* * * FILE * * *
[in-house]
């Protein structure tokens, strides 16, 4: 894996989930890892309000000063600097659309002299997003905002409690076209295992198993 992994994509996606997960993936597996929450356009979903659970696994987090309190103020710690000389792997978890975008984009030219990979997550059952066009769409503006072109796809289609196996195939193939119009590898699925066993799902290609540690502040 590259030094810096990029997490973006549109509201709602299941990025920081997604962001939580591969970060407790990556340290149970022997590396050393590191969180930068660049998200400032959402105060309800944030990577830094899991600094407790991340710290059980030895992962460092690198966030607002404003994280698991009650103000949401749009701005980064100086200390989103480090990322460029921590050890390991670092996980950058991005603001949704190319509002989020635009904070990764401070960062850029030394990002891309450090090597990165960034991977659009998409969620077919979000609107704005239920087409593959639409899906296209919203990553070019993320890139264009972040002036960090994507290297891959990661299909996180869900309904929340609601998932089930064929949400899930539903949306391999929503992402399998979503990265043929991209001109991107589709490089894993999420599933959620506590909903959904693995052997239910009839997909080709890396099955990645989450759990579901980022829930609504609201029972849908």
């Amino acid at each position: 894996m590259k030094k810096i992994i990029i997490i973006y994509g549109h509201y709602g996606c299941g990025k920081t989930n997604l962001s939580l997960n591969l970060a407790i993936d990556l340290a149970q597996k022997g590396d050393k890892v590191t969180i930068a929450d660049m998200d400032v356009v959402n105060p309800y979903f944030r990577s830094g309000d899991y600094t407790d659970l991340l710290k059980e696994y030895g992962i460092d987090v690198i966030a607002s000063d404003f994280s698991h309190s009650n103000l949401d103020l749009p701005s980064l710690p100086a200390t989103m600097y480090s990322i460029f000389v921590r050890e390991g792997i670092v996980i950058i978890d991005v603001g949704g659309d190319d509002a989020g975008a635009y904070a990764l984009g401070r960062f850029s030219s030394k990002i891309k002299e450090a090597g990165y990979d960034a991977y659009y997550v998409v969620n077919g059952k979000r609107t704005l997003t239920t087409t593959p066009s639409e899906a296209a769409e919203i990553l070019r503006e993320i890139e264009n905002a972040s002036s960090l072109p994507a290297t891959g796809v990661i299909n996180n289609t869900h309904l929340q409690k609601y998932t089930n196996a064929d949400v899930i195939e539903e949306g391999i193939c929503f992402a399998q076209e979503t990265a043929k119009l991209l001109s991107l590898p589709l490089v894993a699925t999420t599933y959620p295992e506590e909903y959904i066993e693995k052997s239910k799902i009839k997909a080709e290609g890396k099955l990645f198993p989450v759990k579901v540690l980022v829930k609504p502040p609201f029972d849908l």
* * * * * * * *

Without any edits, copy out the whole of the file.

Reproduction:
[in-house]
């Protein structure tokens, strides 16, 4: 894996989930890892309000000063600097659309002299997003905002409690076209295992198993 992994994509996606997960993936597996929450356009979903659970696994987090309190103020710690000389792997978890975008984009030219990979997550059952066009769409503006072109796809289609196996195939193939119009590898699925066993799902290609540690502040 590259030094810096990029997490973006549109509201709602299941990025920081997604962001939580591969970060407790990556340290149970022997590396050393590191969180930068660049998200400032959402105060309800944030990577830094899991600094407790991340710290059980030895992962460092690198966030607002404003994280698991009650103000949401749009701005980064100086200390989103480090990322460029921590050890390991670092996980950058991005603001949704190319509002989020635009904070990764401070960062850029030394990002891309450090090597990165960034991977659009998409969620077919979000609107704005239920087409593959639409899906296209919203990553070019993320890139264009972040002036960090994507290297891959990661299909996180869900309904929340609601998932089930064929949400899930539903949306391999929503992402399998979503990265043929991209001109991107589709490089894993999420599933959620506590909903959904693995052997239910009839997909080709890396099955990645989450759990579901980022829930609504609201029972849908």
């Amino acid at each position: 894996m590259k030094k810096i992994i990029i997490i973006y994509g549109h509201y709602g996606c299941g990025k920081t989930n997604l962001s939580l997960n591969l970060a407790i993936d990556l340290a149970q597996k022997g590396d050393k890892v590191t969180i930068a929450d660049m998200d400032v356009v959402n105060p309800y979903f944030r990577s830094g309000d899991y600094t407790d659970l991340l710290k059980e696994y030895g992962i460092d987090v690198i966030a607002s000063d404003f994280s698991h309190s009650n103000l949401d103020l749009p701005s980064l710690p100086a200390t989103m600097y480090s990322i460029f000389v921590r050890e390991g792997i670092v996980i950058i978890d991005v603001g949704g659309d190319d509002a989020g975008a635009y904070a990764l984009g401070r960062f850029s030219s030394k990002i891309k002299e450090a090597g990165y990979d960034a991977y659009y997550v998409v969620n077919g059952k979000r609107t704005l997003t239920t087409t593959p066009s639409e899906a296209a769409e919203i990553l070019r503006e993320i890139e264009n905002a972040s002036s960090l072109p994507a290297t891959g796809v990661i299909n996180n289609t869900h309904l929340q409690k609601y998932t089930n196996a064929d949400v899930i195939e539903e949306g391999i193939c929503f992402a399998q076209e979503t990265a043929k119009l991209l001109s991107l590898p589709l490089v894993a699925t999420t599933y959620p295992e506590e909903y959904i066993e693995k052997s239910k799902i009839k997909a080709e290609g890396k099955l990645f198993p989450v759990k579901v540690l980022v829930k609504p502040p609201f029972d849908l």